The single building that escaped demolition on the land occupied by Whole Foods’ massive (and massively fallow) site on 3rd Street and 3rd Avenue is going to seed. The structure, which is owned by the entity that sold off adjacent plots to Whole Foods, was landmarked a couple years ago for being “a pioneering example of concrete construction in the United States.” When it was designated a landmark, LPC Commission Chair Robert Tierney had this to say about it: This mysterious, elegant, small building commands the attention of everyone who passes by it. By designating it as a landmark, we are preserving the last remaining structure of a complex that was one of the first industrial producers of concrete in the nation.” Nowadays, the building’s steps are coming apart, with pieces spilling onto 3rd Avenue, and graffiti’s been painted on it in a few spots. According to a spokesperson for the LPC, the commission has contacted the landmark’s owner on several occasions and gotten it sealed, hence the boarded-up windows. In 2005, when the landmark’s owner hammered out an agreement (as per public records here) to give Whole Foods control of adjacent parcels for the development of its supermarket, it appears the grocer agreed to make structural repairs to the landmark so its owner could obtain a C of O that would allow him to have an intriguing assortment of buildings in the property: offices, an art gallery, and an auto-body supply store. (Paragraph in question from the deal is on the jump.) It’s possible that subsequent agreements between Whole Foods and the building’s owner superseded this, or that Whole Foods has no reason to make improvements to the building until it starts on its own project. Either way, between the barren Whole Foods site and the dilapidated landmark, the corner of 3rd and 3rd currently tells a sorry story about both the past and future of Gowanus.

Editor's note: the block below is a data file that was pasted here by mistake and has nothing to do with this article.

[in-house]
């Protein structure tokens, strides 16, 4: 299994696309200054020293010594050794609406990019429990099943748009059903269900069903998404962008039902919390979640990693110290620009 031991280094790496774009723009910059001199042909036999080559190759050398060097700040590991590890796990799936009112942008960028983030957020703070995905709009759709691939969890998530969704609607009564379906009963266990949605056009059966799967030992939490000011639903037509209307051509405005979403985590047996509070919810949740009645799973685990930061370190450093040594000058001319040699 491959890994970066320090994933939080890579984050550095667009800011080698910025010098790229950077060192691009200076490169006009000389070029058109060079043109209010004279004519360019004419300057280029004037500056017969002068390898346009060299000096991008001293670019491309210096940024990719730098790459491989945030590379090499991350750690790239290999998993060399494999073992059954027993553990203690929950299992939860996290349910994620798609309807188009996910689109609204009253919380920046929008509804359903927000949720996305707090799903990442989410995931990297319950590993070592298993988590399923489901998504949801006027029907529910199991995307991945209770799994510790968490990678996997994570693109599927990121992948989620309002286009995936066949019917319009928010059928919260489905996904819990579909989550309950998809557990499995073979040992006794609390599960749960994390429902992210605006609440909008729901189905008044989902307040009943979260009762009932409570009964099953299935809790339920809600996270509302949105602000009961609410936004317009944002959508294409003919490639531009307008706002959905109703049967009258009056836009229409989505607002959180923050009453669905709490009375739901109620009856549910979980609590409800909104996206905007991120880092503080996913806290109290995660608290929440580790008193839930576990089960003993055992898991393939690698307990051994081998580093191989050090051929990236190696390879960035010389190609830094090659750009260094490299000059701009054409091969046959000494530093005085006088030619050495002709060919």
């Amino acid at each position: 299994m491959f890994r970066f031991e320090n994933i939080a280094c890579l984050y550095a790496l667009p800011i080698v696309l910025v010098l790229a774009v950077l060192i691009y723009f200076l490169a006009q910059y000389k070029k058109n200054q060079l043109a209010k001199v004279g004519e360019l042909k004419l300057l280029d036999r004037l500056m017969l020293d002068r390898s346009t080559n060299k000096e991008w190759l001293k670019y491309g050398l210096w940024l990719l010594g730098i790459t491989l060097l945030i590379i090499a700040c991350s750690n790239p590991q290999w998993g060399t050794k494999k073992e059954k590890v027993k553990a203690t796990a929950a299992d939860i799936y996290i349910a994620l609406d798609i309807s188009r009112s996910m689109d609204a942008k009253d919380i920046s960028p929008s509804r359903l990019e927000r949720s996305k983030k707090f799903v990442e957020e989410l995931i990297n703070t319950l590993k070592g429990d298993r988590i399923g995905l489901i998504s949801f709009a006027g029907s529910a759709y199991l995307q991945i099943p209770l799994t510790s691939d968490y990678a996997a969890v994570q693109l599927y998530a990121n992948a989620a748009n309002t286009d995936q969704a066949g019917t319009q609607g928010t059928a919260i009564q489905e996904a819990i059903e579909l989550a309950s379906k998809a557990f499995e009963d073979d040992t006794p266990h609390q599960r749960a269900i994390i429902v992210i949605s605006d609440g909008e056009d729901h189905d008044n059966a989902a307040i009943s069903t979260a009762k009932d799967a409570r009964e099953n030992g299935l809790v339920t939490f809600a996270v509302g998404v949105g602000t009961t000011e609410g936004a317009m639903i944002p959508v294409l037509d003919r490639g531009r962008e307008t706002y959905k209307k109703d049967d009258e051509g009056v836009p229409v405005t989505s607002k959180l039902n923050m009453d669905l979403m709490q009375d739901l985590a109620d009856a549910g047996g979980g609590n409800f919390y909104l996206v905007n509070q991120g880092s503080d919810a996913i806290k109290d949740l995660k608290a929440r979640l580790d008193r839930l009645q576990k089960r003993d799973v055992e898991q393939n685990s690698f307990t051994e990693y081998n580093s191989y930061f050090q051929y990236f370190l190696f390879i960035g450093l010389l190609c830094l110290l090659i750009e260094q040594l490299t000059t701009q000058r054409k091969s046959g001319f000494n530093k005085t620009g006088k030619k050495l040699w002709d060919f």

360 3rd Avenue Landmark Designation [nyc.gov]
Gowanus Whole Foods Site Looks Anonymous & Abandoned [GL]